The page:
VR popular area of investment despite slow consumer growth
13 October 2017
13 October 2017
Ericsson recently published its annual ConsumerLab report. In the report, Ericsson reveals a positive outlook on the future of virtual reality (VR) – and specifically its role in video on-demand (VOD) viewing. According to the report, which includes respondents from over 40 countries, the global penetration of VR devices is roughly at 10%, and 25% of respondents plan to get one (some of which already have one, i.e. not only non-holders). In comparison, according to Mediavision’s analysis, during the third quarter of 2017, VR device penetration among Swedish households was at approximately 8%. This corresponds to an increase of +14% since the fourth quarter of 2016.
Among other things, Ericsson’s report points towards the social aspect that VR can bring to video on-demand (VOD) viewing, for instance being in the audience of a VR concert with other VR users. However, for consumer interest to really take off, there are still several obstacles holding VR back, such as headsets being prohibitively expensive and limited content. According to the report, a third of consumers would be more interested in VR if their TV and video provider offered a VR content bundle, something which is yet to be seen. And even though Ericsson is optimistic about the prospects of VR to pick up the pace, not everyone seems to share the analysis. A few days ago, Nokia announced they are to cease production of their VR camera Ozo, only launched last year, parting ways with 310 employees in the process.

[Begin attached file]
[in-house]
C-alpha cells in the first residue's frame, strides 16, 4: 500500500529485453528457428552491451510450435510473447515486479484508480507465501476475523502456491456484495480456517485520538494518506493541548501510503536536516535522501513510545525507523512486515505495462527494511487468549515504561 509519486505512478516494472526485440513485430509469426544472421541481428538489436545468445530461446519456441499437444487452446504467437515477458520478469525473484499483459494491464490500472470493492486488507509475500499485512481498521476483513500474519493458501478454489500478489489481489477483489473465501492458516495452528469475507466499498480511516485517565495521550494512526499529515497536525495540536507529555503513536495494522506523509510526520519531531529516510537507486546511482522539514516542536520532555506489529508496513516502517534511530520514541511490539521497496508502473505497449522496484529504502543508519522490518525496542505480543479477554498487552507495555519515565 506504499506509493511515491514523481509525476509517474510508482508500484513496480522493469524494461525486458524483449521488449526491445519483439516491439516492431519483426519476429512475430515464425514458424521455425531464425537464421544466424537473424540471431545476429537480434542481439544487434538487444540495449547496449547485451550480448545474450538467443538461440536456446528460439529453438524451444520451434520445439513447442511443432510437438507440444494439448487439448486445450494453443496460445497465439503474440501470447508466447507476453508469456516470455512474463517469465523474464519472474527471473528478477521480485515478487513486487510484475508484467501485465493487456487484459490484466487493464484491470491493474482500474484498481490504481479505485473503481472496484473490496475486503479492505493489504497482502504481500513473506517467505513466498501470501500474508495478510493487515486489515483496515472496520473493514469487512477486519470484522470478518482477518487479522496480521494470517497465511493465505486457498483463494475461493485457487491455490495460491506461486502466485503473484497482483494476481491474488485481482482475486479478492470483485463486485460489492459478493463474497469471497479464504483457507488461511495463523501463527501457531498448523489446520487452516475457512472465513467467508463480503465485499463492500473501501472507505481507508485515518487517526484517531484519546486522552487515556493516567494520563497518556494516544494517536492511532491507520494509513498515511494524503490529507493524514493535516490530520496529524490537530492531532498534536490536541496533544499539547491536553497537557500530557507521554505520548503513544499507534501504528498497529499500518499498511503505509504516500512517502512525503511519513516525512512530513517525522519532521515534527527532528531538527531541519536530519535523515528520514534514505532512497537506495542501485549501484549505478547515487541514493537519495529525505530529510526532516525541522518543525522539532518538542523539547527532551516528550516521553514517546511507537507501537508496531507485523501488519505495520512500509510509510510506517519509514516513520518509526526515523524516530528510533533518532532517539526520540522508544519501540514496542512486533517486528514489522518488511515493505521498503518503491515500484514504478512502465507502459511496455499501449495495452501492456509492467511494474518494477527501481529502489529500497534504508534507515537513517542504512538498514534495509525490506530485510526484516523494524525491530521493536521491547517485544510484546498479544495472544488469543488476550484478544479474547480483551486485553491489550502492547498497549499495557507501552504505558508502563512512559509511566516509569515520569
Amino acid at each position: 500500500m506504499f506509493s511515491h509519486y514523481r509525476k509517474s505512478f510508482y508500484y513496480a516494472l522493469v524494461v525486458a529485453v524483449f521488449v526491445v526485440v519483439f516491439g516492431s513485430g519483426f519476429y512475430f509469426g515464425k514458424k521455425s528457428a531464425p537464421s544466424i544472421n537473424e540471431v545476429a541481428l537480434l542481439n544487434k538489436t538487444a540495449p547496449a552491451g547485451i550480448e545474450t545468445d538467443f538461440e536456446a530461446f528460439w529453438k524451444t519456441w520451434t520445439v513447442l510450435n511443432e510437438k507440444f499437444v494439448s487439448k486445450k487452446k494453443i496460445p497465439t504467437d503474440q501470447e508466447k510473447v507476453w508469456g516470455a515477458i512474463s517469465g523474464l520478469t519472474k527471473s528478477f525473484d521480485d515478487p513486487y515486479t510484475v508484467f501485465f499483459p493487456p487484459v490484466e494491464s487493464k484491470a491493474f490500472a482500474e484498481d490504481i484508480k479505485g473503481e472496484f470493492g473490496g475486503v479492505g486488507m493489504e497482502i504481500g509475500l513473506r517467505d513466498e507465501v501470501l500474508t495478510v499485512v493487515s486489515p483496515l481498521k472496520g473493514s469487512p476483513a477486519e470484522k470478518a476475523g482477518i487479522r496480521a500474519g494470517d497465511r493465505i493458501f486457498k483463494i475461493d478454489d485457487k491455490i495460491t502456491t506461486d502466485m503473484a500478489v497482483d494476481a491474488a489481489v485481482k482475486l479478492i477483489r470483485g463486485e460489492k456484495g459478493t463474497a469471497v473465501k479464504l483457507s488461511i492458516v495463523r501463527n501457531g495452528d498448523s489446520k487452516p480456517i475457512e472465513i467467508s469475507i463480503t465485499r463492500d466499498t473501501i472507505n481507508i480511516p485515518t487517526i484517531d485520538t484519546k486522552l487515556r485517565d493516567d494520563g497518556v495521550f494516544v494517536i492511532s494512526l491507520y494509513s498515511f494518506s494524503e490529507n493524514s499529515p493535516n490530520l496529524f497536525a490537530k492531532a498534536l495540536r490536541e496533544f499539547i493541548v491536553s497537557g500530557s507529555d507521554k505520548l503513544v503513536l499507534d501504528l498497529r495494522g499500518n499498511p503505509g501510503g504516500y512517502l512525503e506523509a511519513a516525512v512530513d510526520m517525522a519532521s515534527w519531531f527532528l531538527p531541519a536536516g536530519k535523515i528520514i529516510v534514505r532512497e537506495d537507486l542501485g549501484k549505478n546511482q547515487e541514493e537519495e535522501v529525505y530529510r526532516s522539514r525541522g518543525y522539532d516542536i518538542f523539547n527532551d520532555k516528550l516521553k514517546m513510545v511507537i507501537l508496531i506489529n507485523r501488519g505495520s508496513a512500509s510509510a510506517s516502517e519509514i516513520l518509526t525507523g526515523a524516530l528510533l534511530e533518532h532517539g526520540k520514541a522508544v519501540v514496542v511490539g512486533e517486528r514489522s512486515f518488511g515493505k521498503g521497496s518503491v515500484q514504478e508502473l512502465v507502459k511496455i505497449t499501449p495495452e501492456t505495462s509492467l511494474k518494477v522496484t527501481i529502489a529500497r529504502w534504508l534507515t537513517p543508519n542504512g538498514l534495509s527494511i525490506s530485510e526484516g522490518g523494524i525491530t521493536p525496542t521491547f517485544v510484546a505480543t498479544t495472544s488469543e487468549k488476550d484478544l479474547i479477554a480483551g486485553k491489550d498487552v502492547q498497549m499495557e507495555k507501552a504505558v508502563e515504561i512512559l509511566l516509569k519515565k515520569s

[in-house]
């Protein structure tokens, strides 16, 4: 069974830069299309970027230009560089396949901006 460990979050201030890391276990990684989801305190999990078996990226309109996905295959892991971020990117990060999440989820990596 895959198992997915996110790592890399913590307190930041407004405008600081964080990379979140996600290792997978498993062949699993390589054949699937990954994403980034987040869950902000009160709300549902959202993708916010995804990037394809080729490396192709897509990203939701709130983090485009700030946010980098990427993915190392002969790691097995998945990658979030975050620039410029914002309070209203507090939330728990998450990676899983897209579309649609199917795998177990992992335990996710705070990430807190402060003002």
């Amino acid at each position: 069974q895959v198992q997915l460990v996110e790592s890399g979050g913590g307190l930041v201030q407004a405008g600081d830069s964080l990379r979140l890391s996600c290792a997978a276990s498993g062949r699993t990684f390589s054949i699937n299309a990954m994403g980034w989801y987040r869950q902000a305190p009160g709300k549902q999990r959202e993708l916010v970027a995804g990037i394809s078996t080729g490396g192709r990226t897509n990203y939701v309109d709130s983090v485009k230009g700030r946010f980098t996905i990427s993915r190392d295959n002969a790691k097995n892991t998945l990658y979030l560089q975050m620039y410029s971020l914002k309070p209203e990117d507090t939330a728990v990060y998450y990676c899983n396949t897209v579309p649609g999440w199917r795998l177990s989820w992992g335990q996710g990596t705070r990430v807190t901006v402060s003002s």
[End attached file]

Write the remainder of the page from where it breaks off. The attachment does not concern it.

As discussed in an earlier blog post, augmented reality (AR) currently seems a likelier market to take off rather than VR. However, some of the issues with VR are being addressed and the market is getting more competitive, despite Nokia handing over the reins to others. With the increased competition, more consumer-friendly VR devices are now popping up. Facebook is launching a stand-alone version of their Oculus headset called Oculus Go at a lower price than its predecessor, and without the need for expensive hardware to run it. Also, Microsoft is launching a range of mixed reality headsets from different PC manufacturers like Dell, Hewlett-Packard and Lenovo – increasing competition and opening up for a less expensive VR experience than competitors like Sony, Oculus, and HTC Vive.